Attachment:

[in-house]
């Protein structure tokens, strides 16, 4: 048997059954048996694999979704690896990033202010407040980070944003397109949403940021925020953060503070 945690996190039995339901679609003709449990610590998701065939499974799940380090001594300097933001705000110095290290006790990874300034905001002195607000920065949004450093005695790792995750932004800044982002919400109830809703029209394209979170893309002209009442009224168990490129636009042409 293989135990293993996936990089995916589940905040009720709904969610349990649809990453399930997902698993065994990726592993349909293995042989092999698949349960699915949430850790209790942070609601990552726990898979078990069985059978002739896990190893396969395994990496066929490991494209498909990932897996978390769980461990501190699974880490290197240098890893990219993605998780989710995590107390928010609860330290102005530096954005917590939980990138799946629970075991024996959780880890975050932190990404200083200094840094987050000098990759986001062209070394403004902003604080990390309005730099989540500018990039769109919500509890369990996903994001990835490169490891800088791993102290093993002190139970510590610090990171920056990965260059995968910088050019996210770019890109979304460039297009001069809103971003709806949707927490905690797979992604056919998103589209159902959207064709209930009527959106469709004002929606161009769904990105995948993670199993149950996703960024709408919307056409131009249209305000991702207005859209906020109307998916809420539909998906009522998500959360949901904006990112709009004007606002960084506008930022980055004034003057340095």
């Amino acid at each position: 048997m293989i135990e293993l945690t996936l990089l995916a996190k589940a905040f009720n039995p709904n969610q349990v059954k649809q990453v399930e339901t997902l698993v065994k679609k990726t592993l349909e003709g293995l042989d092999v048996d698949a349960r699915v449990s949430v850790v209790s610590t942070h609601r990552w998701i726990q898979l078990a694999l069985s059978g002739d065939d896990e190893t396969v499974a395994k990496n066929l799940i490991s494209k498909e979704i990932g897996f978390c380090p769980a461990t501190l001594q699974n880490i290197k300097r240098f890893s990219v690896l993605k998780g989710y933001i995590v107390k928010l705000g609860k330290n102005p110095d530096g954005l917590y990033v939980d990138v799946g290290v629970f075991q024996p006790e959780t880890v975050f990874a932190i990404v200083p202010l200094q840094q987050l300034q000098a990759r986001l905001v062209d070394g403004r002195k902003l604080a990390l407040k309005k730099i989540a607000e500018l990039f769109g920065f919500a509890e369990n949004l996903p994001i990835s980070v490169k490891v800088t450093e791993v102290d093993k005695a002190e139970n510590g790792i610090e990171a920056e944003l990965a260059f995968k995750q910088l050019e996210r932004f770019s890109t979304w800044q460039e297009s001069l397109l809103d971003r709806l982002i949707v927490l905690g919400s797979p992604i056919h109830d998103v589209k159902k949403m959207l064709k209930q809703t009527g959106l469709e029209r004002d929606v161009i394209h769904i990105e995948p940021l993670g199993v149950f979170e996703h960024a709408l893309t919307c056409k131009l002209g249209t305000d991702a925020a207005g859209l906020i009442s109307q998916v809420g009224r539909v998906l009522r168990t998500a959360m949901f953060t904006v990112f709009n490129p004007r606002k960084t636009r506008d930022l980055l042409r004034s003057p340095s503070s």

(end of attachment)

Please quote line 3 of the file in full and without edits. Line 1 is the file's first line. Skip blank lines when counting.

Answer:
């Amino acid at each position: 048997m293989i135990e293993l945690t996936l990089l995916a996190k589940a905040f009720n039995p709904n969610q349990v059954k649809q990453v399930e339901t997902l698993v065994k679609k990726t592993l349909e003709g293995l042989d092999v048996d698949a349960r699915v449990s949430v850790v209790s610590t942070h609601r990552w998701i726990q898979l078990a694999l069985s059978g002739d065939d896990e190893t396969v499974a395994k990496n066929l799940i490991s494209k498909e979704i990932g897996f978390c380090p769980a461990t501190l001594q699974n880490i290197k300097r240098f890893s990219v690896l993605k998780g989710y933001i995590v107390k928010l705000g609860k330290n102005p110095d530096g954005l917590y990033v939980d990138v799946g290290v629970f075991q024996p006790e959780t880890v975050f990874a932190i990404v200083p202010l200094q840094q987050l300034q000098a990759r986001l905001v062209d070394g403004r002195k902003l604080a990390l407040k309005k730099i989540a607000e500018l990039f769109g920065f919500a509890e369990n949004l996903p994001i990835s980070v490169k490891v800088t450093e791993v102290d093993k005695a002190e139970n510590g790792i610090e990171a920056e944003l990965a260059f995968k995750q910088l050019e996210r932004f770019s890109t979304w800044q460039e297009s001069l397109l809103d971003r709806l982002i949707v927490l905690g919400s797979p992604i056919h109830d998103v589209k159902k949403m959207l064709k209930q809703t009527g959106l469709e029209r004002d929606v161009i394209h769904i990105e995948p940021l993670g199993v149950f979170e996703h960024a709408l893309t919307c056409k131009l002209g249209t305000d991702a925020a207005g859209l906020i009442s109307q998916v809420g009224r539909v998906l009522r168990t998500a959360m949901f953060t904006v990112f709009n490129p004007r606002k960084t636009r506008d930022l980055l042409r004034s003057p340095s503070s």